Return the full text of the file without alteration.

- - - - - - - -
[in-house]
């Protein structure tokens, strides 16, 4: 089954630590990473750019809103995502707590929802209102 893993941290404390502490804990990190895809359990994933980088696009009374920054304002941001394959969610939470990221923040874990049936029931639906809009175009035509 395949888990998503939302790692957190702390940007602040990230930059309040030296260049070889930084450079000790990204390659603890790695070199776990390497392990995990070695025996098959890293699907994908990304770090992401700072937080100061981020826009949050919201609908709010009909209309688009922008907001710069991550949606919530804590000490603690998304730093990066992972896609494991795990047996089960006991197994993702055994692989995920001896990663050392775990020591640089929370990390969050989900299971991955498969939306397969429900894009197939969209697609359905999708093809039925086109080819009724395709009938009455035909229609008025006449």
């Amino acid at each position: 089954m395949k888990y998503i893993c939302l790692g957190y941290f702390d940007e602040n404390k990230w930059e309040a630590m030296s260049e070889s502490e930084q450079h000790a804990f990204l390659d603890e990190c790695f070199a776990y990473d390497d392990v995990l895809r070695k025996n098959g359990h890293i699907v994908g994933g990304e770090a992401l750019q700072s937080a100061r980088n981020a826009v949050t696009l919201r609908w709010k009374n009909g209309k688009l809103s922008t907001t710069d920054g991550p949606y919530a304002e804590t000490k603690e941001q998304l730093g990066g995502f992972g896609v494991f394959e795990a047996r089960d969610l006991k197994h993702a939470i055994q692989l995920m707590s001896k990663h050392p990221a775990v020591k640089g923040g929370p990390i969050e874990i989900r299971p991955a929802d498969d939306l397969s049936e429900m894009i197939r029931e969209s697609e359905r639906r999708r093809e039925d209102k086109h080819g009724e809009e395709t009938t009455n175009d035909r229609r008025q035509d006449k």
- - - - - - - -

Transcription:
[in-house]
């Protein structure tokens, strides 16, 4: 089954630590990473750019809103995502707590929802209102 893993941290404390502490804990990190895809359990994933980088696009009374920054304002941001394959969610939470990221923040874990049936029931639906809009175009035509 395949888990998503939302790692957190702390940007602040990230930059309040030296260049070889930084450079000790990204390659603890790695070199776990390497392990995990070695025996098959890293699907994908990304770090992401700072937080100061981020826009949050919201609908709010009909209309688009922008907001710069991550949606919530804590000490603690998304730093990066992972896609494991795990047996089960006991197994993702055994692989995920001896990663050392775990020591640089929370990390969050989900299971991955498969939306397969429900894009197939969209697609359905999708093809039925086109080819009724395709009938009455035909229609008025006449």
């Amino acid at each position: 089954m395949k888990y998503i893993c939302l790692g957190y941290f702390d940007e602040n404390k990230w930059e309040a630590m030296s260049e070889s502490e930084q450079h000790a804990f990204l390659d603890e990190c790695f070199a776990y990473d390497d392990v995990l895809r070695k025996n098959g359990h890293i699907v994908g994933g990304e770090a992401l750019q700072s937080a100061r980088n981020a826009v949050t696009l919201r609908w709010k009374n009909g209309k688009l809103s922008t907001t710069d920054g991550p949606y919530a304002e804590t000490k603690e941001q998304l730093g990066g995502f992972g896609v494991f394959e795990a047996r089960d969610l006991k197994h993702a939470i055994q692989l995920m707590s001896k990663h050392p990221a775990v020591k640089g923040g929370p990390i969050e874990i989900r299971p991955a929802d498969d939306l397969s049936e429900m894009i197939r029931e969209s697609e359905r639906r999708r093809e039925d209102k086109h080819g009724e809009e395709t009938t009455n175009d035909r229609r008025q035509d006449k």